Safeguards conform to the HHS Information Security and Privacy Program, http://www.hhs.gov/​ocio/​securityprivacy/​index.html. HHS safeguards these records in accordance with applicable laws, rules and policies, including the HHS Information Technology Security Program Handbook; the E-Government Act of 2002, which includes the Federal Information Security Management Act of 2002 (FISMA), 44 U.S.C. 3541-3549, as amended by the Federal Information Security Modernization act of 2014, 44 U.S.C. 3551-3558; pertinent National Institutes of Standards and Technology (NIST) publications; and OMB Circular A-130, Managing Information as a Strategic Resource. HHS protects the records from unauthorized access through appropriate administrative, physical, and technical safeguards. These safeguards include protecting the facilities where records are stored or accessed with security guards, badges and cameras; securing hard-copy records in locked file cabinets, file rooms or offices during off-duty hours; controlling access to physical locations where records are maintained and used by means of combination locks and identification badges issued only to authorized users; limiting access to electronic databases to authorized users based on roles and either two-factor authentication or password protection; using a secured operating system protected by encryption, firewalls, and intrusion detection systems; requiring encryption for records stored on removable media; and training personnel in Privacy Act and information security requirements. Records that are eligible for destruction are disposed of using secure destruction methods prescribed by NIST SP 800-88.

RECORD ACCESS PROCEDURES:

An individual seeking access to records about that individual in this system of records must submit a written access request to the applicable System Manager identified in the “System Manager” section of this SORN. The request must contain the requester's full name, address, and signature, and should also include helpful identifying particulars, such as: The requester's date of birth, any assigned identification number (if known), and the approximate date, place, and nature of the questionnaire, test, study, or other activity in which the requester participated. So that HHS may verify the requester's identity, the requester's signature must be notarized or the request must include the requester's written certification that the requester is the individual who the requester claims to be and that the requester understands that the knowing and willful request for or acquisition of a record pertaining to an individual under false pretenses is a criminal offense subject to a fine of up to $5,000.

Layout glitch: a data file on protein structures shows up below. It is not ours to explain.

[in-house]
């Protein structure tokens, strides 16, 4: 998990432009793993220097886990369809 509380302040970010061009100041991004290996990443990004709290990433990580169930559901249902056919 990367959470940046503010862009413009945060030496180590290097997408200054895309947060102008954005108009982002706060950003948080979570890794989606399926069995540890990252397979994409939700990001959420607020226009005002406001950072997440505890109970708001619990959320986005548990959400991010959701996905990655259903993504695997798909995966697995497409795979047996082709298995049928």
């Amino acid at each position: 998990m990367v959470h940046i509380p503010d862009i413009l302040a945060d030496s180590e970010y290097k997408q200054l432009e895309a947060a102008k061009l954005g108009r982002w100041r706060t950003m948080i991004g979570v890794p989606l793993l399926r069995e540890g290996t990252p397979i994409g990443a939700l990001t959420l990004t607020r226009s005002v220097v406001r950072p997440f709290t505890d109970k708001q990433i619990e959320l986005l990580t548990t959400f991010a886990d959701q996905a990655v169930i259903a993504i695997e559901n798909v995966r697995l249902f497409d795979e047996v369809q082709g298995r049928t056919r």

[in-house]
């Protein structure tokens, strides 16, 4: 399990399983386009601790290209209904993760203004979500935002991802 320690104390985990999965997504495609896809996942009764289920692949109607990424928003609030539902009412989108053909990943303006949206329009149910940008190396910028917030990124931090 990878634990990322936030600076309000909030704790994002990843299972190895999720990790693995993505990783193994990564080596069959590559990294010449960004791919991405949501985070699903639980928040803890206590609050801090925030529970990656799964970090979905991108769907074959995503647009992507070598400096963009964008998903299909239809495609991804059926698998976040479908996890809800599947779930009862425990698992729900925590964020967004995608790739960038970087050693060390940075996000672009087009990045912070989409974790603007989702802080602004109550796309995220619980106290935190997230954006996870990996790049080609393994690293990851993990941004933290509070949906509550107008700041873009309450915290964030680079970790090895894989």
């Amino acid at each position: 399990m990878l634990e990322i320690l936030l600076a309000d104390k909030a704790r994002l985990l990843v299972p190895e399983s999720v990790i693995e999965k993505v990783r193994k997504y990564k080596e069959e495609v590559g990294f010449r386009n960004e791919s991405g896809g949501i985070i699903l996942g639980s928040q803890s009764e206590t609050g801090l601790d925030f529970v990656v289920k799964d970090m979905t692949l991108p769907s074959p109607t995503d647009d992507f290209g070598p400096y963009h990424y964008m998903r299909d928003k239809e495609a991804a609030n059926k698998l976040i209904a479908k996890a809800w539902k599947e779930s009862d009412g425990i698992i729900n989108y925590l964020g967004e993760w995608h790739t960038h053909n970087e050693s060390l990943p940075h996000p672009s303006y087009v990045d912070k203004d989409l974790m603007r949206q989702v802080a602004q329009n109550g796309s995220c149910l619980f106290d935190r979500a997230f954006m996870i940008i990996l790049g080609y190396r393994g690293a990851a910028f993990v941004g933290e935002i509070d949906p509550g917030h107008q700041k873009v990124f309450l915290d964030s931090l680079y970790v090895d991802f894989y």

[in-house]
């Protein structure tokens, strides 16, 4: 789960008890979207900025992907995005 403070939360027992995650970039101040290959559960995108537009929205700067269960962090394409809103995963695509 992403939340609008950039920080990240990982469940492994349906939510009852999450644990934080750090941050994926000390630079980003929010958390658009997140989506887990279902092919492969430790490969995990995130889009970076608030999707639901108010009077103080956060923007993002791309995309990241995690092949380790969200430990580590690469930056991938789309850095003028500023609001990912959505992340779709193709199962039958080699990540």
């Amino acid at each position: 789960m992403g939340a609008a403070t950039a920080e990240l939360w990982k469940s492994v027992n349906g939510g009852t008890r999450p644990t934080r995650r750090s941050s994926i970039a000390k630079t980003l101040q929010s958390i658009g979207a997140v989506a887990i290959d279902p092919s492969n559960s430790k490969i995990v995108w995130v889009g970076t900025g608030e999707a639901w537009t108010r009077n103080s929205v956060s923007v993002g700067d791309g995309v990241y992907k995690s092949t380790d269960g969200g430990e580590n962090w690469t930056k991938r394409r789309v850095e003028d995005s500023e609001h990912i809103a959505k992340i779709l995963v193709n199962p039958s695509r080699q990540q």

CONTESTING RECORD PROCEDURES:

An individual seeking to amend a record about that individual in this system of records must submit an amendment request to the applicable System Manager identified in the “System Manager” section of this SORN, containing the same information required for an access request. The request must include verification of the requester's identity in the same manner required for an access request; must reasonably identify the record and specify the information contested, the corrective action sought, and the reasons for requesting the correction; and should include supporting information to show how the record is inaccurate, incomplete, untimely, or irrelevant.

NOTIFICATION PROCEDURES:

An individual who wishes to know if this system of records contains records about that individual should submit a notification request to the applicable System Manager identified in the “System Manager” section of this SORN. The request must contain the same information required for an access request, and must include verification of the requester's identity in the same manner required for an access request.

EXEMPTIONS PROMULGATED FOR THE SYSTEM:

None.

HISTORY:

None.

NOTICE OF RESCINDMENT:

For the reasons explained at the end of the Supplementary Information section, HHS rescinds the following system of records as duplicative of new system of records 09-90-2001:

SYSTEM NAME AND NUMBER:

Epidemic Investigation Case Records, 09-20-0113.

HISTORY:

51 FR 42449 (Nov. 24, 1986); updated in part at 54 FR 47904 (Nov. 17, 1989), 56 FR 66733 (Dec. 24, 1991), 57 FR 62811 (Dec. 31, 1992), 58 FR 69048 (Dec. 29, 1993), 76 FR 4452 (Jan. 25, 2011), 83 FR 6591 (Feb. 14, 2018).

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[FR Doc. 2020-15564 Filed 7-17-20; 8:45 am]